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With the 737-900 tipping is a real issue. IMHO the lack of incidents is down to luck more than anything else. This was an unloading incident. The rampers can be seen removing bags (weight) from the front pit. Added to this, normal unloading sees all of the 1st class passengers leaving the aircraft followed by economy passengers row by row, front to back. This means at some point all of the passengers in front of the main undercarrage are off the aircraft while all those behind remain on board. The extra length of the 900 means that the combined weight of the remaining passengers is further back than that of a 700 or 800. When this is added to an empty front cargo/baggage pit tipping is a very real possibility. The Airlines and Boeing know this problem exists with the 900 and are taking it seriously enough to develop tailstands similar to those used by cargo operators on their 747 freighters.

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    $\begingroup$ Source for this? $\endgroup$ – SMS von der Tann May 17 '16 at 19:49
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The reason for this possibility is the way the tricycle landing gear works. In a classic design, the line from the main wheels to the centre of mass (CM) (projected on the vertical plane of symmetry) comes at an angle of 15° forward from vertical. This is only slightly more than the angle to which the aircraft rotates during takeoff. The whole point of this arrangement is that the aircraft could rotate with normal pitch input, and similarly be controllable on landing when touching down on main wheels.

With the CM slightly aft for whatever reason, the airplane will not need much force to tip over, and may remain stable in such position.

Generally, the aircraft with tail mounted engines are more prone to this phenomenon. Most of their payload is located forward of CM (because of the heavy engines on the back), so invariably they have very aft CM when empty. Tu-154 was known to tip over by hand force when empty (typically, when a mechanic was doing some service on the tail).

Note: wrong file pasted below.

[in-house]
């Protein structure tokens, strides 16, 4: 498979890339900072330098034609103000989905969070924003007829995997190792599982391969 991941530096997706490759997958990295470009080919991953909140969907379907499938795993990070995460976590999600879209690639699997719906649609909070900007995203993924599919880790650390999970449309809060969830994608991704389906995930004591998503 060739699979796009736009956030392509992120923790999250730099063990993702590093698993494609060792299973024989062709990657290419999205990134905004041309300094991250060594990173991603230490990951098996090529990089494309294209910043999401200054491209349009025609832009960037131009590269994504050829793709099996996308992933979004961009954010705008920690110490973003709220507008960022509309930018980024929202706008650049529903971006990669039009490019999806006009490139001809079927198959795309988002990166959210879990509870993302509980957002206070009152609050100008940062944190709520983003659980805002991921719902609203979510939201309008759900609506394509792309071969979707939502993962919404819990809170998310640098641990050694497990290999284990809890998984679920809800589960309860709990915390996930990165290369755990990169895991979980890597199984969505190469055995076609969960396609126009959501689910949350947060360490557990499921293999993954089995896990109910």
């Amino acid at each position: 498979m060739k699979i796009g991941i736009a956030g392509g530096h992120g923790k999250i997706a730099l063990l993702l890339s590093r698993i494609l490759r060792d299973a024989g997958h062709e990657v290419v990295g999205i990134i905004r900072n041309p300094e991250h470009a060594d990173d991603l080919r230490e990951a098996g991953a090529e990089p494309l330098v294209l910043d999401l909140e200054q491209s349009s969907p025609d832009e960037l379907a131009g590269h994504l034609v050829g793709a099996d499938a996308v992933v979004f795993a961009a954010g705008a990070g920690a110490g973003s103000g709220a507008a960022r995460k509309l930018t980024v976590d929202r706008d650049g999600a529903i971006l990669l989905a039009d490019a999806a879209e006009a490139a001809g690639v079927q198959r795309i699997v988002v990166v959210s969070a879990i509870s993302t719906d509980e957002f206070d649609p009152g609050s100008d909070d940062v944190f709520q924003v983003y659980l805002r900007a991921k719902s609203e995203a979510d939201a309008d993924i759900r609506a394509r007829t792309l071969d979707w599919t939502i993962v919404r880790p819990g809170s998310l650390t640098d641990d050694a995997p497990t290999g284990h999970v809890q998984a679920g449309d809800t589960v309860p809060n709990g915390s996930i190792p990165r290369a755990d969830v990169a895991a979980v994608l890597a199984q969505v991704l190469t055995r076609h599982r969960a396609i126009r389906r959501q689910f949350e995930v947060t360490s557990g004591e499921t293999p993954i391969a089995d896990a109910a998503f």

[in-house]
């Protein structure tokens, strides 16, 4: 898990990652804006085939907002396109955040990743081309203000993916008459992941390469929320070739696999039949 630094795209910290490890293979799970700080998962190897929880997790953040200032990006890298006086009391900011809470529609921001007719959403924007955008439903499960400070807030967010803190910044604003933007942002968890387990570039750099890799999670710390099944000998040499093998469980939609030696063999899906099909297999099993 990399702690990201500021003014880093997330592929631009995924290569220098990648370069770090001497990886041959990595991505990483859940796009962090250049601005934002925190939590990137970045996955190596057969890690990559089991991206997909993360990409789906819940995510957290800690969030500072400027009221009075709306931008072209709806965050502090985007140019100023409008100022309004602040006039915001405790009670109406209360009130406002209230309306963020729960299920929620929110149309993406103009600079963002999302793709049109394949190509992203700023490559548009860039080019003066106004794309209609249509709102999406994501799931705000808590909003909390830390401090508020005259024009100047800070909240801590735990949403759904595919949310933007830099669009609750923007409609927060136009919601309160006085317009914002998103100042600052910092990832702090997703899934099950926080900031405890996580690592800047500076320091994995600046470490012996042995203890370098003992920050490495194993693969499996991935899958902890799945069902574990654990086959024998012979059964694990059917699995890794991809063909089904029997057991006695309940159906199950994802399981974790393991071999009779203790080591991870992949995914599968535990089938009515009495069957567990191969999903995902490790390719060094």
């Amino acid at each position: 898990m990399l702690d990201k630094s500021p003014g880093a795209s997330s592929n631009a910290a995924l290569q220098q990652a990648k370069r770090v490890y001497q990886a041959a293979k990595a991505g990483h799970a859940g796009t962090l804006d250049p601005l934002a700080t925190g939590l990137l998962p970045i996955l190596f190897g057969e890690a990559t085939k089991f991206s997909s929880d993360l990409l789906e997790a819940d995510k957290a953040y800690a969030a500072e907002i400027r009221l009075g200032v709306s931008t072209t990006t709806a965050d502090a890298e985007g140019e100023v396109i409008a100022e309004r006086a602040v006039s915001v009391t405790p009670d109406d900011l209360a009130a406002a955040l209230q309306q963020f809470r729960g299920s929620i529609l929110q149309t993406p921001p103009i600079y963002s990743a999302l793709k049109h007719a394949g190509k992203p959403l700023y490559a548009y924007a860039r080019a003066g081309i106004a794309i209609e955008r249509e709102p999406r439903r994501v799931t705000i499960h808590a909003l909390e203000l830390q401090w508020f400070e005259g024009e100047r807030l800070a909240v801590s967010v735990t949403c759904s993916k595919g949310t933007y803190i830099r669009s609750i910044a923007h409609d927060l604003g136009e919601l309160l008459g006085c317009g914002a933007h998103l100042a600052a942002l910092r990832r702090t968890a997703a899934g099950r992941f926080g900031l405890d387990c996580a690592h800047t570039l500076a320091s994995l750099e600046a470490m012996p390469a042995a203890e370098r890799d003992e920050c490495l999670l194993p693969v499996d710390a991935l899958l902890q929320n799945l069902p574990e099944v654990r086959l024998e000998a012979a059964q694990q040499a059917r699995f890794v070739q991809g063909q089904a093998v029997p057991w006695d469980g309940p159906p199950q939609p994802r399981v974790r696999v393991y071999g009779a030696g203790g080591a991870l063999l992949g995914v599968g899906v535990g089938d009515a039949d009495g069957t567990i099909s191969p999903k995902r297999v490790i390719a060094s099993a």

IL-62 (one of the few airplanes with 4 tail engines) has a special tail wheel to prevent this. Il-62 support wheel http://cdn-www.airliners.net/aviation-photos/middle/6/3/9/0623936.jpg Source

P.S. You can find a galore of tipped aircraft of all kinds in this thread (scroll to the middle).

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In the early '90s, I was at the front of the line on the tarmac to board a China Southwest Tu-154 (727ski) in Chengdu, up the aircraft's rear airstair . We waited a long time and then the line for the front door of the plane boarded. The miliman managing our line held us up, while watching the front passengers walk up the forward ('58 Buick-like) airstair. I gave him a questioning glance and he stuck his fingers out like a pistol, then tipped it back with a grin.

This may be only lore, but I was told that the Tu-154 gear was designed a bit farther forward than the 727 because of the larger wheel (rough field) assembly and greater sweep of the 154's wing.

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    $\begingroup$ Just add a "yes" as the first word, so this does not get deleted as not answering the question. Besides, the wing of the 154 has the same sweep as that of the 727, but a higher aspect ratio. Tupolev put the main gear in wing pods, which gave them great liberty in placing it. Still, tipping is possible with the 154. $\endgroup$ – Peter Kämpf Dec 25 '16 at 15:10
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    $\begingroup$ And even more so in the contemporary Il-62 which has an extendable tail support for that very reason. $\endgroup$ – jwenting Dec 29 '16 at 13:01